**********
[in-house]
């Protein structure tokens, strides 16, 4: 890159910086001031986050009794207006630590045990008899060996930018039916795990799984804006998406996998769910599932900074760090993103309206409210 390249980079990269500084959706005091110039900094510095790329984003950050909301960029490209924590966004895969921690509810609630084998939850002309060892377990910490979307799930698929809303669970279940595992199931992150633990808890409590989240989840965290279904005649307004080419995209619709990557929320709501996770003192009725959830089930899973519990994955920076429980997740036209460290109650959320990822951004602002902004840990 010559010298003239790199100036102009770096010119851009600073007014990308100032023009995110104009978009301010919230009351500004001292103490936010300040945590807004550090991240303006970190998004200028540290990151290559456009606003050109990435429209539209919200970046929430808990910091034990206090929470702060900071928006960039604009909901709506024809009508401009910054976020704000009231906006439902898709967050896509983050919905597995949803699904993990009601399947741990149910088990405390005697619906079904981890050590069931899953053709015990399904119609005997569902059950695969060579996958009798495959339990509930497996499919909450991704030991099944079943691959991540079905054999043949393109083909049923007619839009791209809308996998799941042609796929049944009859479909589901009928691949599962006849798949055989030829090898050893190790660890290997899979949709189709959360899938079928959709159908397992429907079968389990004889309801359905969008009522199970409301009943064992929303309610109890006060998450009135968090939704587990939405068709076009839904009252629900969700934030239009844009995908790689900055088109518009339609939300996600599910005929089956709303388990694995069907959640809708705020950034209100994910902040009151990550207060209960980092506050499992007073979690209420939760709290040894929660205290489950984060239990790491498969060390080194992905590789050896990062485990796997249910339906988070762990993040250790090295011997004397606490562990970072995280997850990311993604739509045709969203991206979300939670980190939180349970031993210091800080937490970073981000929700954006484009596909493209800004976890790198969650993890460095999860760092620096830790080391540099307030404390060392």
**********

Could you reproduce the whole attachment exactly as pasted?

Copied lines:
[in-house]
């Protein structure tokens, strides 16, 4: 890159910086001031986050009794207006630590045990008899060996930018039916795990799984804006998406996998769910599932900074760090993103309206409210 390249980079990269500084959706005091110039900094510095790329984003950050909301960029490209924590966004895969921690509810609630084998939850002309060892377990910490979307799930698929809303669970279940595992199931992150633990808890409590989240989840965290279904005649307004080419995209619709990557929320709501996770003192009725959830089930899973519990994955920076429980997740036209460290109650959320990822951004602002902004840990 010559010298003239790199100036102009770096010119851009600073007014990308100032023009995110104009978009301010919230009351500004001292103490936010300040945590807004550090991240303006970190998004200028540290990151290559456009606003050109990435429209539209919200970046929430808990910091034990206090929470702060900071928006960039604009909901709506024809009508401009910054976020704000009231906006439902898709967050896509983050919905597995949803699904993990009601399947741990149910088990405390005697619906079904981890050590069931899953053709015990399904119609005997569902059950695969060579996958009798495959339990509930497996499919909450991704030991099944079943691959991540079905054999043949393109083909049923007619839009791209809308996998799941042609796929049944009859479909589901009928691949599962006849798949055989030829090898050893190790660890290997899979949709189709959360899938079928959709159908397992429907079968389990004889309801359905969008009522199970409301009943064992929303309610109890006060998450009135968090939704587990939405068709076009839904009252629900969700934030239009844009995908790689900055088109518009339609939300996600599910005929089956709303388990694995069907959640809708705020950034209100994910902040009151990550207060209960980092506050499992007073979690209420939760709290040894929660205290489950984060239990790491498969060390080194992905590789050896990062485990796997249910339906988070762990993040250790090295011997004397606490562990970072995280997850990311993604739509045709969203991206979300939670980190939180349970031993210091800080937490970073981000929700954006484009596909493209800004976890790198969650993890460095999860760092620096830790080391540099307030404390060392």